Earlier this year before COVID happened, I wrote an article discussing how New Japan was reshaping the tag team division and how the work done so far looked promising. If there is one person in the available roster who could benefit from this trend continuing, it probably is YOSHI-HASHI. How could he benefit ? I say, let’s involve YOSHI-HASHI in an actual tag team program. While we are not really sure if, and when, the next World Tag League tournament will happen, let’s assume for the sake of this piece making sense, that the tournament will be held within the next few months, possibly during the usual timeframe.
So, YOSHI-HASHI enters World Tag League, a tournament he has already participated in alongside current 6-man tag team champs Ishii and Goto, respectively last year and in 2017. Who would be his partner this time ? Well, from 2012 to 2016, Hashi was teaming up with none other than Kazuchika Okada in the tournament. With Okada being in his first year doing essentially nothing of note since Christ was born, there is an opportunity to not only reunite the two friends together as a tag team, but also to make use of that pairing to continue telling the story kicked off by Hashi’s first championship win in New Japan. A story filled with multiple layers thanks to this new chapter, featuring two friends who have been drastic opposites through the course of their New Japan careers, ever since they fought one on one at Wrestle Kingdom 6. Okada quickly rose up as a main event star, and had to grow while knowing he would bear the responsability of being the company’s Ace. Hashi had to grind every step of the way, never breaking the glass ceiling leading to truly meaningful wins, while keeping a workhorse mindset.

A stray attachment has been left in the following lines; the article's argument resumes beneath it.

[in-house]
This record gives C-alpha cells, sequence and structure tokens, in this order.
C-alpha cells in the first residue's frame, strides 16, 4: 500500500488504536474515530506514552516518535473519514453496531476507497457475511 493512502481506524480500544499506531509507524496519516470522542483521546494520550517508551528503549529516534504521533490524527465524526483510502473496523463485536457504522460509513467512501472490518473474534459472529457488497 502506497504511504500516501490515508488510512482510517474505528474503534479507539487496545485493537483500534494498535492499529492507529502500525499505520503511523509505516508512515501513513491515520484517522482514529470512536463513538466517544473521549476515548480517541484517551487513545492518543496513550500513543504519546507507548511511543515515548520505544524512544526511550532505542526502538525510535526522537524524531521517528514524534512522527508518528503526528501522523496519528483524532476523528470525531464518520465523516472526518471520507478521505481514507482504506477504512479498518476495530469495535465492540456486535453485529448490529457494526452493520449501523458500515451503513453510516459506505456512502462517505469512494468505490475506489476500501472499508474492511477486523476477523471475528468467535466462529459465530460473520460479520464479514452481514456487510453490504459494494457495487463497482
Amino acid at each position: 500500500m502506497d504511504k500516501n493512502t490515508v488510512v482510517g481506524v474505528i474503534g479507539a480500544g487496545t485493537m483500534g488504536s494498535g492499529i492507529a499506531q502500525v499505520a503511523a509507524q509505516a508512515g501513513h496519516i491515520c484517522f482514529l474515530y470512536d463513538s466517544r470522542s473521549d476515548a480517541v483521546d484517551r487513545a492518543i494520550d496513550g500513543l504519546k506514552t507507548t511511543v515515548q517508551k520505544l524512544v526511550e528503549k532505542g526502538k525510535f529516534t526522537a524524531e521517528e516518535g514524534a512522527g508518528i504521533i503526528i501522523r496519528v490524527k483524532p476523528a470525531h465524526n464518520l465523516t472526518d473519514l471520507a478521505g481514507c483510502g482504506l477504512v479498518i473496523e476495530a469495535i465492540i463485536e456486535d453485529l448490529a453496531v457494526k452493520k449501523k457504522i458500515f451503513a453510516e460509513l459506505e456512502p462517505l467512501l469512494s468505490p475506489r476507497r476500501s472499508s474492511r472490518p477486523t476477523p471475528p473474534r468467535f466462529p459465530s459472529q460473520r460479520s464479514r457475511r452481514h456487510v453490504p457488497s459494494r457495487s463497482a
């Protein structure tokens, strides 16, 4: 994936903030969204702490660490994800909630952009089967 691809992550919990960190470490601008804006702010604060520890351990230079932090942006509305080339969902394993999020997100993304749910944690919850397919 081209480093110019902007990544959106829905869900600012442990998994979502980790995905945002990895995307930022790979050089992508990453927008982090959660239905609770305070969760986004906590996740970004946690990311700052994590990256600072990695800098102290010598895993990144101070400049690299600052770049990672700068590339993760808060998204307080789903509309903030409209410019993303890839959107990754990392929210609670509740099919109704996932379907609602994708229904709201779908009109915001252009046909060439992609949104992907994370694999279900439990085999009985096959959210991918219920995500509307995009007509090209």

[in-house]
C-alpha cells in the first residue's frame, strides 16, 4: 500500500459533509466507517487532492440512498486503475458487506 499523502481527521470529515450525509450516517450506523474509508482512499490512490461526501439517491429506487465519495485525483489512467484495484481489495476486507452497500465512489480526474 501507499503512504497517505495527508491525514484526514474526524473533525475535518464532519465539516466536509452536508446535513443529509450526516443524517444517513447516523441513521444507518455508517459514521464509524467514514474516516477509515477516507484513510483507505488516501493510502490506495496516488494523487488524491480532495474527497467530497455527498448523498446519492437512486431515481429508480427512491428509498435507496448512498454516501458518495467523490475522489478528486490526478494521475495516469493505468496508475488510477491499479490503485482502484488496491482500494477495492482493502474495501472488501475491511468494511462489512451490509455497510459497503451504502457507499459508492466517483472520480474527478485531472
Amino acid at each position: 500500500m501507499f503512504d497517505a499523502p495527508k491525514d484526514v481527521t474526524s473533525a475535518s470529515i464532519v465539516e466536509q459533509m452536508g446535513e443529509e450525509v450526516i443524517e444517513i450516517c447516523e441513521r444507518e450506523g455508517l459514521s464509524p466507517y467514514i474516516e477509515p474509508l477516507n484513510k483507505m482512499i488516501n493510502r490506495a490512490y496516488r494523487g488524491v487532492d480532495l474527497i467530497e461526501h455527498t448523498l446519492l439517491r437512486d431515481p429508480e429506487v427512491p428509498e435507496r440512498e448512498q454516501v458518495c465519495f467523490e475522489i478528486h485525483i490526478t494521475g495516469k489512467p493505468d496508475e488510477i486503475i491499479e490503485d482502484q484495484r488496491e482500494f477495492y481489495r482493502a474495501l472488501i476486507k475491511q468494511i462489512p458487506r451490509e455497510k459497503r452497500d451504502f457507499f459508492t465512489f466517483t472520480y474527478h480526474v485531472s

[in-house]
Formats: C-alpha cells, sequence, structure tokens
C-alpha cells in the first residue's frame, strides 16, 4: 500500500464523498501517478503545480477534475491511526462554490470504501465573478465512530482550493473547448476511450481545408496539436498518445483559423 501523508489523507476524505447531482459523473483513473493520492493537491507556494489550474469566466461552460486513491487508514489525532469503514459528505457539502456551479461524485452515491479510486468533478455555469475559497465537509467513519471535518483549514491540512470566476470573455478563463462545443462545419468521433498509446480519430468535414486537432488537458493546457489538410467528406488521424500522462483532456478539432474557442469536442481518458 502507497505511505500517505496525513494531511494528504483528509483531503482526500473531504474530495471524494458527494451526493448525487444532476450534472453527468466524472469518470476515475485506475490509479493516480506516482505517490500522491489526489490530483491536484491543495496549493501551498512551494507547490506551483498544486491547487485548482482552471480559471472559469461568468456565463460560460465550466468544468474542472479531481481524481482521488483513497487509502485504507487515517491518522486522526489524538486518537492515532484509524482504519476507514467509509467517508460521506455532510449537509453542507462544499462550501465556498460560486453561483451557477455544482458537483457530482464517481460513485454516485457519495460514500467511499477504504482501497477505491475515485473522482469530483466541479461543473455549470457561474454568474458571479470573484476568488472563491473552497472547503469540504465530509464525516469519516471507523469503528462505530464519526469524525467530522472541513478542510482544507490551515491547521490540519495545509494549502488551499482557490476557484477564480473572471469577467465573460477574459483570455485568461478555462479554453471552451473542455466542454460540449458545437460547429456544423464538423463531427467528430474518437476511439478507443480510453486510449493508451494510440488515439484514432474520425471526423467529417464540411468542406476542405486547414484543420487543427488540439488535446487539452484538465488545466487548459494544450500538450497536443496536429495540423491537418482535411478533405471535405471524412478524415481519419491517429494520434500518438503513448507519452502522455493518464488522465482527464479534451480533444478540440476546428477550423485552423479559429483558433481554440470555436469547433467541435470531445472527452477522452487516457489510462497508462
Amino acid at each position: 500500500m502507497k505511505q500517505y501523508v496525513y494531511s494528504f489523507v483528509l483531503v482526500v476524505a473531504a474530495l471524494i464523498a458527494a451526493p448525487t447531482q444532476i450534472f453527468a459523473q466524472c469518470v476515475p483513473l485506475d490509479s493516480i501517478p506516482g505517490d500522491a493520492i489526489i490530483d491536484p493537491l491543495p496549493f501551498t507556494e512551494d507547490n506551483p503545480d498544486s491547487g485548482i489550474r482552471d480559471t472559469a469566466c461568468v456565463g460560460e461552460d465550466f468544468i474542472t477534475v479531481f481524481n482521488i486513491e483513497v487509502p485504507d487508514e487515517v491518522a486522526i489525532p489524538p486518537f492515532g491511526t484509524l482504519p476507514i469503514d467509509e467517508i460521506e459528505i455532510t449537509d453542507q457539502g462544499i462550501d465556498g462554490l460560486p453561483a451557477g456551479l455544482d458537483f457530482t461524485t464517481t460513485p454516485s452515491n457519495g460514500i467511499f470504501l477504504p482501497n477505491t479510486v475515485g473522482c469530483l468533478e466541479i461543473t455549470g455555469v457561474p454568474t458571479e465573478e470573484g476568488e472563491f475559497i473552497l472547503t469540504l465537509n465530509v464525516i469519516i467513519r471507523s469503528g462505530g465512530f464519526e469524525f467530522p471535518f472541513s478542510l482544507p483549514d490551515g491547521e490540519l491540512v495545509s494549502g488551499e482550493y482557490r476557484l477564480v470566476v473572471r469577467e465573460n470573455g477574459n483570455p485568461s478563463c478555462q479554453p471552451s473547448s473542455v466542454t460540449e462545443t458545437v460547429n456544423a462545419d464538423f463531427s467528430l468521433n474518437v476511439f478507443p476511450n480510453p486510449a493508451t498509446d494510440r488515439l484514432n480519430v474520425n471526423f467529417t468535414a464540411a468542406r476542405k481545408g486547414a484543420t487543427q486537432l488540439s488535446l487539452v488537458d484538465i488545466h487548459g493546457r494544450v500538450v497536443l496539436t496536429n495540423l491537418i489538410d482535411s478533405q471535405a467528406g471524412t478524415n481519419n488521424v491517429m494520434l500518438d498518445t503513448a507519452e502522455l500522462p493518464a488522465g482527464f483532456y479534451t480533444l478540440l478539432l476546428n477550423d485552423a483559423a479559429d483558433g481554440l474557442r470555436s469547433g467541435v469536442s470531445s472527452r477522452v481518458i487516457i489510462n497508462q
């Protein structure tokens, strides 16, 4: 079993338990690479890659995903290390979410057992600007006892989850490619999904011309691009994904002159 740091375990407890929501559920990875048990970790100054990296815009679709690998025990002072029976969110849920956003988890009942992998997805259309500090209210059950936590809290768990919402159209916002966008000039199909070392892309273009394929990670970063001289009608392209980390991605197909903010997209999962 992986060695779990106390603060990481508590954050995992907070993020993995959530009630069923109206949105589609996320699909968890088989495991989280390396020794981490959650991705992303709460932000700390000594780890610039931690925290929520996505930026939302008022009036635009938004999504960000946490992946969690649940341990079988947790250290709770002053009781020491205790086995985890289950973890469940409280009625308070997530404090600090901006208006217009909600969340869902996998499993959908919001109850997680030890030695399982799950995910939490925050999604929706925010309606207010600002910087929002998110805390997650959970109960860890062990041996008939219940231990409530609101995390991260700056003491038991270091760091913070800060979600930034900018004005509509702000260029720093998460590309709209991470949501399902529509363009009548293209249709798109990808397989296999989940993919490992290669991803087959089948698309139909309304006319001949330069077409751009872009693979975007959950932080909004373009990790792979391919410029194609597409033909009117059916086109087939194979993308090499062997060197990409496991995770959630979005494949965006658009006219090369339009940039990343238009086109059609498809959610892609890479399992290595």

As I just said, there is an opportunity to continue telling the inspiring story of YOSHI-HASHI finally rising up and breaking the glass ceiling. Last August was the first step, accompanied by two veterans who also had their fair share of difficulties breaking that same ceiling. The next step can be taken alongside the man who, almost instantly, broke it and eventually became the standard. Okada himself declared in an interview that, if he were to chase tag team gold, he would only do it alongside YOSHI-HASHI. Therefore, this is the reason why these two enter World Tag League together for the first time in four years. Hashi wants to keep proving to the world his hard work and will to keep going will lead him to new heights, while Okada wants to help his best friend reach his goals (while also being a very convenient way to keep him occupied, away from the likes of Naito, White, Ibushi and the Heavyweight championship). These two have been quite successfull in past Tag League appearances, twice reaching 8 points in 2013 and 2016, so with added experience and motivation, there is a really solid argument to say that, whenever the next WTL happens, Okada and YOSHI-HASHI should be the winners, going on to (most likely) face Dangerous Tekkers for the IWGP Tag Team titles, possibly at Wrestle Kingdom.
As with these sorts of inspiring stories, the ending seems rather obvious : YOSHI-HASHI gets to win the second championship of his New Japan career, on the company’s biggest stage, alongside his best friend who helped him along the way.